Effect of age on working memory performance and cerebral activation after mild traumatic brain injury: A functional MR imaging study

David Yen Ting Chen, Hui Ling Hsu, Ying Sheng Kuo, Changwei Wesley Wu, Wen Ta Chiu, Feng Xian Yan, Wei Shuan Wang, Chi Jen Chen, Ying Chi Tseng

Research output: Contribution to journalArticle

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Abstract

Purpose: To evaluate the age effect on working memory (WM) performance and functional activation after mild traumatic brain injury (MTBI). Materials and Methods: This study was approved by the local research ethics committee. All participants provided written informed consent. N-back WM cerebral activation was assessed with functional magnetic resonance (MR) imaging in 13 younger (mean age, 26.2 years ± 2.9; range, 21-30 years) and 13 older (mean age, 57.8 years ± 6.6; range, 51-68 years) patients with MTBI and 26 age- and sex-matched control subjects. Two functional MR images were obtained within 1 month after injury and 6 weeks after the initial study. Group comparison and regression analysis were performed among postconcussion symptoms, neuropsychologic tests, and WM activity in both groups. Results: In younger patients, initial hyperactivation was seen in the right precuneus and right inferior parietal gyrus (P =.047 and P =.025, respectively) in two-back greater than one-back conditions compared with younger control subjects, whereas in older patients, hypoactivation was seen in the right precuneus and right inferior frontal gyrus (P =.013 and P =.019, respectively) compared with older control subjects. Increased WM activity was associated with increased postconcussion symptoms in the right precuneus (r = 0.57; P =.026) and right inferior frontal gyrus (r = 0.60; P =.019) and poor WM performance in the right precuneus (r = -0.55; P =.027) in younger patients at initial studies but not in older patients. At follow-up examinations, partial recovery of activation pattern and decreased postconcussion symptoms (P =.04) were observed in younger patients but not in older patients. Conclusion: The different manifestations of postconcussion symptoms at functional MR imaging between younger and older patients confirmed the important role of age in the activation, modulation, and allocation of WM processing resources after MTBI. These findings also supported that younger patients have better neural plasticity and clinical recovery than do older patients.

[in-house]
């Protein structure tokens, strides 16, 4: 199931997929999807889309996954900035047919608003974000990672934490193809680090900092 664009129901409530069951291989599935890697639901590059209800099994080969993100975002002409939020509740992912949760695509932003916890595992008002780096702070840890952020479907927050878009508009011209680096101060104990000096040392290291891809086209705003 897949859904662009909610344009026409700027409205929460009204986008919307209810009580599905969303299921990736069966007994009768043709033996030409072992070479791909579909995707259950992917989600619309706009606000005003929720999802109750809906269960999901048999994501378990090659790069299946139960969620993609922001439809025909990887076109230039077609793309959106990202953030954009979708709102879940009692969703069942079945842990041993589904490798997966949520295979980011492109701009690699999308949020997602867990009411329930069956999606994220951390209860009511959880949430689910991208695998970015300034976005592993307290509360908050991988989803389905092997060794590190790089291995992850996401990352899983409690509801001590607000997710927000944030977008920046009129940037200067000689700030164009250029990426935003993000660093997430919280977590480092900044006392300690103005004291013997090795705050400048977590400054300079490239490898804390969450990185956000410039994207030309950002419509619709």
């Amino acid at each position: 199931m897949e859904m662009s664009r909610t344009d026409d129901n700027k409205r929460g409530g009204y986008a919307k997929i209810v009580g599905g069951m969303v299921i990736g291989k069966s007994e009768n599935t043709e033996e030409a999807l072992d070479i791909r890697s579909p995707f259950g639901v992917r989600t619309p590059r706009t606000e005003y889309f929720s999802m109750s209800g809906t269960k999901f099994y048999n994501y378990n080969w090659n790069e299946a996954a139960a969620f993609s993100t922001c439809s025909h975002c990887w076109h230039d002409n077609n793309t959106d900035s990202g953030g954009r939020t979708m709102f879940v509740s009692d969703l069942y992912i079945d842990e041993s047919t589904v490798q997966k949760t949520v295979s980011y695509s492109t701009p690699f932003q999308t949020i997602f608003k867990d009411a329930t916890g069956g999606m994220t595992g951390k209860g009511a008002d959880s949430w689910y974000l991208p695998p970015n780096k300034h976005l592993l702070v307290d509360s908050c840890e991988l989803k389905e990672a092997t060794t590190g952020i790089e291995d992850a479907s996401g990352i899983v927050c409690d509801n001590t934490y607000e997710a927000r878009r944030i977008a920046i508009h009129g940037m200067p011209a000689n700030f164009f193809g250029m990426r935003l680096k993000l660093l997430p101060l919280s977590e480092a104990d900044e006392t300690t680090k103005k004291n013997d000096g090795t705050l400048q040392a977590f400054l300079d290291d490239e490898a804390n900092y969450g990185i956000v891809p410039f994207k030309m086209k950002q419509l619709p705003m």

Original languageEnglish
Pages (from-to)854-862
Number of pages9
JournalRadiology
Volume278
Issue number3
DOIs
Publication statusPublished - Mar 1 2016

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Brain Concussion
Short-Term Memory
Magnetic Resonance Imaging
Parietal Lobe
Prefrontal Cortex
Neuronal Plasticity
Neuropsychological Tests
Research Ethics Committees
Informed Consent
Magnetic Resonance Spectroscopy

ASJC Scopus subject areas

  • Radiology Nuclear Medicine and imaging

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Effect of age on working memory performance and cerebral activation after mild traumatic brain injury : A functional MR imaging study. / Chen, David Yen Ting; Hsu, Hui Ling; Kuo, Ying Sheng; Wu, Changwei Wesley; Chiu, Wen Ta; Yan, Feng Xian; Wang, Wei Shuan; Chen, Chi Jen; Tseng, Ying Chi.

In: Radiology, Vol. 278, No. 3, 01.03.2016, p. 854-862.

Research output: Contribution to journalArticle